It is still a somewhat close call, but the Court concludes that Young's detention now falls on the other side of the constitutional line for three principal reasons. First, since Young I, four additional months have passed, so Young has now been detained for approximately eleven months. Although, as noted above, "the sheer length of the proceedings is not alone determinative of reasonableness, " Young I, 2015 WL 1402311, at *9 (quoting Debel, 2014 WL 1689042, at *5), eleven months is materially longer than the period of time that the Court found to present a "close call" in Young I, and several courts in this Circuit have found detentions considerably shorter than that to be impermissible. See Araujo-Cortes v. Shanahan, 35 F.Supp. 3d 533, 545 (S.D.N.Y. 2014) (more than six months); Monestime v. Reilly, 704 F.Supp.2d 453, 459 (S.D.N.Y. 2010) (eight months); see also Chavez-Alvarez v. Warden York Cnty. Prison, 783 F.3d 469, 477 (3d Cir. 2015) (finding that a nine-month period "strain[ed] any common-sense definition of a limited or brief civil detention"). Second, Young's detention will continue for several more months, if not more. Young was previously scheduled to have a hearing on his request for discretionary relief on June 11, 2015, but that hearing was rescheduled to November 16, 2015 - nearly five months later. (Flanagan Decl. ¶¶ 18-19). By that time, Young will have been detained for fourteen months - and, depending on the outcome of the hearing (or whether it even happens on that date), his detention is likely to continue beyond that date. Finally, although some of the delay is attributable to Young's own requests for adjournments ( see Flanagan Decl. ¶¶ 7-8, 10; Respt.'s Mem. Law Opp'n Pet. Writ Habeas Corpus (Docket No. 10) 6-7), responsibility for the most substantial part of the delay - from June to November - lies with the Government, as the hearing was adjourned as a result of the retirement of the immigration judge handling Young's case. (Flanagan Decl. ¶¶ 18-19). In light of those developments since Young I, the Court concludes that Young's detention has become unreasonably prolonged, and that he is entitled to a bond hearing as a matter of due process.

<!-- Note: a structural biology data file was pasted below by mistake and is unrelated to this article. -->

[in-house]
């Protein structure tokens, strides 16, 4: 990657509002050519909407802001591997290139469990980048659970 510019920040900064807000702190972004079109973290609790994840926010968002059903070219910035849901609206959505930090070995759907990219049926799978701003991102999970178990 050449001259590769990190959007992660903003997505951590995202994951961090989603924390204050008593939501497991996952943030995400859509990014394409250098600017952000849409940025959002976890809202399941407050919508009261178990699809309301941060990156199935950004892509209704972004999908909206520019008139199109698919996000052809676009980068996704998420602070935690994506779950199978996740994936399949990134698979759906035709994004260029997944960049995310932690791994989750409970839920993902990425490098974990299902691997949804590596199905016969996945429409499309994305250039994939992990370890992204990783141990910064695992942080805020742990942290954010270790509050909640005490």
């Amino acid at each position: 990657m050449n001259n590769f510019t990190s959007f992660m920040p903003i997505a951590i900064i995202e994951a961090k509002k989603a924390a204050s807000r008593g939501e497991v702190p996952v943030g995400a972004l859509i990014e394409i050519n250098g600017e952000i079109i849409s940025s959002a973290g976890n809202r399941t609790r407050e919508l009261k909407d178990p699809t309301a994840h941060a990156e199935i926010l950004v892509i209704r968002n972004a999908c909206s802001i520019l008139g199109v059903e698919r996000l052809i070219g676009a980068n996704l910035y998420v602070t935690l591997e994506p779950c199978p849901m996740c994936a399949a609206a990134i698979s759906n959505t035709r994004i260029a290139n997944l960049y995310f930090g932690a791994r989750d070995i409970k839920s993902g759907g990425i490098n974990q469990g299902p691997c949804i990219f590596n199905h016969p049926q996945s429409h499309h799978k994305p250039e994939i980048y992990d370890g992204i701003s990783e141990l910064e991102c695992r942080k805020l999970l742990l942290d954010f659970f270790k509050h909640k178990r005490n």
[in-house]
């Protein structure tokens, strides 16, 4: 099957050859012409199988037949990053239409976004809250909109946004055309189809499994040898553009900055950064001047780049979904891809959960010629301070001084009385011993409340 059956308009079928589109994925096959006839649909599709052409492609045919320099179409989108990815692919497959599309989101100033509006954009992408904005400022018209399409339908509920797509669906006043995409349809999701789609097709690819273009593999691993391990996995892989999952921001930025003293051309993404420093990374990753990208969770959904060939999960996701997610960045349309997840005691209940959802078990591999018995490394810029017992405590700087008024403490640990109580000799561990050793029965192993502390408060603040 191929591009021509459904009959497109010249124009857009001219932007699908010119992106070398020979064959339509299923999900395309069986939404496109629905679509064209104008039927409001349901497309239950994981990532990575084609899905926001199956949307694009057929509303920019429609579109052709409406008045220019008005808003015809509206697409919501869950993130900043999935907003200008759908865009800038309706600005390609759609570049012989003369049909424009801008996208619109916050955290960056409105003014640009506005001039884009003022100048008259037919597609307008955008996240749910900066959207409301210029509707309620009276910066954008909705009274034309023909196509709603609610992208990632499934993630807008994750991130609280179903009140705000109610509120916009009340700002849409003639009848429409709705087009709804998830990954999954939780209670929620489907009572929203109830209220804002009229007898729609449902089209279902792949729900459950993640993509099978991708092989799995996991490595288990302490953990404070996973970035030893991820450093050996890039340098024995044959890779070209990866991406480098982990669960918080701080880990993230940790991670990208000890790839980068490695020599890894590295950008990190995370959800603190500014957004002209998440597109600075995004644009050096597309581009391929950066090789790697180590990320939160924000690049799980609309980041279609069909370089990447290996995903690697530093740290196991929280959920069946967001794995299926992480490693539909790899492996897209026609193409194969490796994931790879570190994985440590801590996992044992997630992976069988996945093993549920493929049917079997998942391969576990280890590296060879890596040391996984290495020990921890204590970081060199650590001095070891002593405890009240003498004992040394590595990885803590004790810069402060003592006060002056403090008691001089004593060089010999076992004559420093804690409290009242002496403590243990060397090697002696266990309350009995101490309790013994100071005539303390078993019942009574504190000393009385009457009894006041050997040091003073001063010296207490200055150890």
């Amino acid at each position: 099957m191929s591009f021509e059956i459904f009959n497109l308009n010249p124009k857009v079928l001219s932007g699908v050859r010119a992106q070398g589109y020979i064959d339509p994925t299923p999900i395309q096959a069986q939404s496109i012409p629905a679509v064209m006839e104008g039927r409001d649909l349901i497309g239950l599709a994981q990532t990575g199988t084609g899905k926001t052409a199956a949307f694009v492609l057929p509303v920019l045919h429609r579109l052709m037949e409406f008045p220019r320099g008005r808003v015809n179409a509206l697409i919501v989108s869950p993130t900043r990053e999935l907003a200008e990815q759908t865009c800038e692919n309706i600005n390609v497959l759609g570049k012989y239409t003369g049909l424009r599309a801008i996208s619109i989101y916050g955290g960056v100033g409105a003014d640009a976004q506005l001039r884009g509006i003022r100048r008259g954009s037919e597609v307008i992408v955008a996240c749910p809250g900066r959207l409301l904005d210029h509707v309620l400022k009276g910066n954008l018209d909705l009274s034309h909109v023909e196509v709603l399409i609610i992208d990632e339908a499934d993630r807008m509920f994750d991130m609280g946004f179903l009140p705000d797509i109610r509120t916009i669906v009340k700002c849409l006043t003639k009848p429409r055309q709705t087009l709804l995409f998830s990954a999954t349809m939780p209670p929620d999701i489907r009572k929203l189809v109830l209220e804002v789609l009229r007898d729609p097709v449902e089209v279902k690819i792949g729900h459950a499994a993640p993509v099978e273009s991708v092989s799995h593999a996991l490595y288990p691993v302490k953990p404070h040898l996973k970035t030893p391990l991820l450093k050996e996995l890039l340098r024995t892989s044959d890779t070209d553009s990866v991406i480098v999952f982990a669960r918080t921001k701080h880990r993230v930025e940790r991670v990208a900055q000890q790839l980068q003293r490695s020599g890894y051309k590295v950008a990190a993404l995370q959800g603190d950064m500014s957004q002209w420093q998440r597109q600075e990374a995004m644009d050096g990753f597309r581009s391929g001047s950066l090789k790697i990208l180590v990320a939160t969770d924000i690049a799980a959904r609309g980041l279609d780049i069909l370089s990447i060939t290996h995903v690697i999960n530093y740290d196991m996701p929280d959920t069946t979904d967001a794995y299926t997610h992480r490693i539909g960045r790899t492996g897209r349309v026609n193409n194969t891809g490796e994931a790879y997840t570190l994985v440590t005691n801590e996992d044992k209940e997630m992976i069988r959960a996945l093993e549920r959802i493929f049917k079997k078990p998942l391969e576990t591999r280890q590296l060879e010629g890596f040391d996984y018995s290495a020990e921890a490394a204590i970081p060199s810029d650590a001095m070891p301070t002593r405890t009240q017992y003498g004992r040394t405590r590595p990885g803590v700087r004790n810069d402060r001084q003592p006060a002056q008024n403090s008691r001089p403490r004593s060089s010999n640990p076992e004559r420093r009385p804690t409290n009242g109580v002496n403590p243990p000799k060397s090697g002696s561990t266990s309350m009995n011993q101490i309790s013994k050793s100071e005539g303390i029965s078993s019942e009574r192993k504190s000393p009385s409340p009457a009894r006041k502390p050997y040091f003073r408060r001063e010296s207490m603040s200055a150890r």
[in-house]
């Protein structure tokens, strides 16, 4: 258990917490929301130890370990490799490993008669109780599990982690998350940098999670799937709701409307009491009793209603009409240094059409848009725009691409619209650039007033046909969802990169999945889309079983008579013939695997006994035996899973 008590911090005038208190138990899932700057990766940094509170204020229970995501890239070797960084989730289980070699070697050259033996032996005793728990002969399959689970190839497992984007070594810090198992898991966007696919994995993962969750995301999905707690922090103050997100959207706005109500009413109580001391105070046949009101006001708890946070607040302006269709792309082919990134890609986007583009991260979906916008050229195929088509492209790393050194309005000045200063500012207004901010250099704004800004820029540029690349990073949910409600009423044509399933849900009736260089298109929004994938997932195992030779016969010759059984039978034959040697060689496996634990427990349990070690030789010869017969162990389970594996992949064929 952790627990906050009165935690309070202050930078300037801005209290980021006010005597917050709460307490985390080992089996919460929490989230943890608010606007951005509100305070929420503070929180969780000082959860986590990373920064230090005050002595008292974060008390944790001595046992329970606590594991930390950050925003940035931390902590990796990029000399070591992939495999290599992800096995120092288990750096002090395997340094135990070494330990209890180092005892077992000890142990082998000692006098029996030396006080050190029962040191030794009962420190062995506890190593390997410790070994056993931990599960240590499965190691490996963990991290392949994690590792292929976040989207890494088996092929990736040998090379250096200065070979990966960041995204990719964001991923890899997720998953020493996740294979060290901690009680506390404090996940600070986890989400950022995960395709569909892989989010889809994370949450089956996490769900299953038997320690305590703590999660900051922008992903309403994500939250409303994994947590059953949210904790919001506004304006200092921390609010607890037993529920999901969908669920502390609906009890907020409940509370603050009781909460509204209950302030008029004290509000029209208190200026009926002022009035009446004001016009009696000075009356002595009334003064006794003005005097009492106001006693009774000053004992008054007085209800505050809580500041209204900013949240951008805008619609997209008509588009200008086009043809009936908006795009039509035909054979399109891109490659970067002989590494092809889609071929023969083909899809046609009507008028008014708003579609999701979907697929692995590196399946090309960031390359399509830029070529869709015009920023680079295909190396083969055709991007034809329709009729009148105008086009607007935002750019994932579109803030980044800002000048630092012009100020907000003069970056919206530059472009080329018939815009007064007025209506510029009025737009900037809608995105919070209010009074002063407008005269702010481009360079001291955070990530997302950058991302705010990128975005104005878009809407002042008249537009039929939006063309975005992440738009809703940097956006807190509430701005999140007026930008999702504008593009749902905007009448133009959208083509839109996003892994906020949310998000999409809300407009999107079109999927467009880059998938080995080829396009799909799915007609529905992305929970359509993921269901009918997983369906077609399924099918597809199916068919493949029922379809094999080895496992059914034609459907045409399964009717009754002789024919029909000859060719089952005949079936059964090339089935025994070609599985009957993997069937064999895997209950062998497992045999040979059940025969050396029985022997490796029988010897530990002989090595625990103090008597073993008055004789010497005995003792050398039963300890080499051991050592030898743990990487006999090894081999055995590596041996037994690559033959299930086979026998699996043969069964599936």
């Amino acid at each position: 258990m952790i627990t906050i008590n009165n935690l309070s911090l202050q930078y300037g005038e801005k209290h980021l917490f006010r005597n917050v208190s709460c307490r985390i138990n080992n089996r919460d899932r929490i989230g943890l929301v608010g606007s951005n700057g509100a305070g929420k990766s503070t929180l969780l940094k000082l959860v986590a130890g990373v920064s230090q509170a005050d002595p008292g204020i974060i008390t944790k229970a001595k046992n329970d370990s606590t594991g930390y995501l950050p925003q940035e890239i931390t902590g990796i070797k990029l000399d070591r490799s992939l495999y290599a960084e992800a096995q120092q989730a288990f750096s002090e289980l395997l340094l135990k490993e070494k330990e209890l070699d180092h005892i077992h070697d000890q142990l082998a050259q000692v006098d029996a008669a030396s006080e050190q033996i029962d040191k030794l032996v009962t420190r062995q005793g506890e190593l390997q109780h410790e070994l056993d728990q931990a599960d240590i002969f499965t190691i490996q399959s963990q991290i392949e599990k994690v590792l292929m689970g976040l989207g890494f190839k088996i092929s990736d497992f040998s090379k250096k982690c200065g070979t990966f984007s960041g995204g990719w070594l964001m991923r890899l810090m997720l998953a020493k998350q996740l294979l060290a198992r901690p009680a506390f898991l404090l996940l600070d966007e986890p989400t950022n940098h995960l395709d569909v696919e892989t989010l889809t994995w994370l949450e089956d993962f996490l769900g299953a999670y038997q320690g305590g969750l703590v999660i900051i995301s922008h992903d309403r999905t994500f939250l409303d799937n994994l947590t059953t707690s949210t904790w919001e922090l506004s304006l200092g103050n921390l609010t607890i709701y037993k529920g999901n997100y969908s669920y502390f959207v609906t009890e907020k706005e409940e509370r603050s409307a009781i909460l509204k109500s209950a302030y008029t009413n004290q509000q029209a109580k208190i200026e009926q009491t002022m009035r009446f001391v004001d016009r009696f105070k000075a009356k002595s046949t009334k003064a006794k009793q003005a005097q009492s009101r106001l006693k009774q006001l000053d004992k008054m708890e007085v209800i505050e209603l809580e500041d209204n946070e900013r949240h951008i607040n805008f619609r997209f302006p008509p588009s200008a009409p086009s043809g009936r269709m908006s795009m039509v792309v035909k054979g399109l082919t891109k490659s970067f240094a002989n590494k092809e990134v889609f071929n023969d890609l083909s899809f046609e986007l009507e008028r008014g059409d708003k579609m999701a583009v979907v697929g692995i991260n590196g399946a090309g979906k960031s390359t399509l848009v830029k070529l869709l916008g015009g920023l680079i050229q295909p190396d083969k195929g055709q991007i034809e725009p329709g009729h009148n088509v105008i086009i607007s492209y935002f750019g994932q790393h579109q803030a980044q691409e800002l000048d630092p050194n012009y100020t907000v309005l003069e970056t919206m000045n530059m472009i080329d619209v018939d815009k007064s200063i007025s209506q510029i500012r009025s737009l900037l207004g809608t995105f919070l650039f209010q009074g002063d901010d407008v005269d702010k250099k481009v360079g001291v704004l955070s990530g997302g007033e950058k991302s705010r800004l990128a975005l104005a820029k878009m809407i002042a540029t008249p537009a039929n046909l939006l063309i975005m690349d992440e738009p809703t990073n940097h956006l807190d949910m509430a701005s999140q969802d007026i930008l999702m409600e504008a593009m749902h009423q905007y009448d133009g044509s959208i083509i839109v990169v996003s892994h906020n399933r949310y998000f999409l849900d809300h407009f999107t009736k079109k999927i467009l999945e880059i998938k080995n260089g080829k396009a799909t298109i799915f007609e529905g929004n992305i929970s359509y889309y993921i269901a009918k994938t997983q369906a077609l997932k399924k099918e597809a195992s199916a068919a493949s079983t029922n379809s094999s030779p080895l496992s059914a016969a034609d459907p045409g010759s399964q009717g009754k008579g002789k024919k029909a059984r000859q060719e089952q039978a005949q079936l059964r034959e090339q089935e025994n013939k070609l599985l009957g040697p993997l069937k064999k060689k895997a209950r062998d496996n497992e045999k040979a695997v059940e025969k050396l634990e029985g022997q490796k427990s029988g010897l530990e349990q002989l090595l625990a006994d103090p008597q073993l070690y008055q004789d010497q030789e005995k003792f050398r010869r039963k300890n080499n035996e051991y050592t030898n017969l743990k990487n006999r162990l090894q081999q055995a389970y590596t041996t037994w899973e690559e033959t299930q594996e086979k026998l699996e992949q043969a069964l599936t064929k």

The only remaining issue is who should conduct that hearing. Citing a few out-of-Circuit cases, Young asks this Court to conduct the bond hearing itself. (Pet'r's Mem. 10-11 (citing a case from the Middle District of Pennsylvania and the Third Circuit); Pet'r's Reply 5-6 (similar)). But whether or not the Court has authority to conduct such hearing - an issue the Court need not decide here - Young has given no reason why the Court should do so. Courts in this Circuit routinely order the Government to provide a bond hearing, see, e.g., Bugianishvili v. McConnell, No. 15-CV-3360 (ALC), 2015 WL 3903460, at *9 (S.D.N.Y. June 24, 2015); Minto v. Decker, ___ F.Supp. 3d ___, 14-CV-7764 (LGS) (KNF), 2015 WL 3555803, at *7 (S.D.N.Y. June 5, 2015), and the Court sees no reason to depart from this general practice. Accordingly, the Petition is GRANTED. Within seven calendar days of the date of this Order, the Government shall provide Young with an individualized bond hearing to determine whether his continued detention is justified. Should it fail to do so, the Government shall release Young from detention forthwith.

The Clerk of Court is directed to close the case.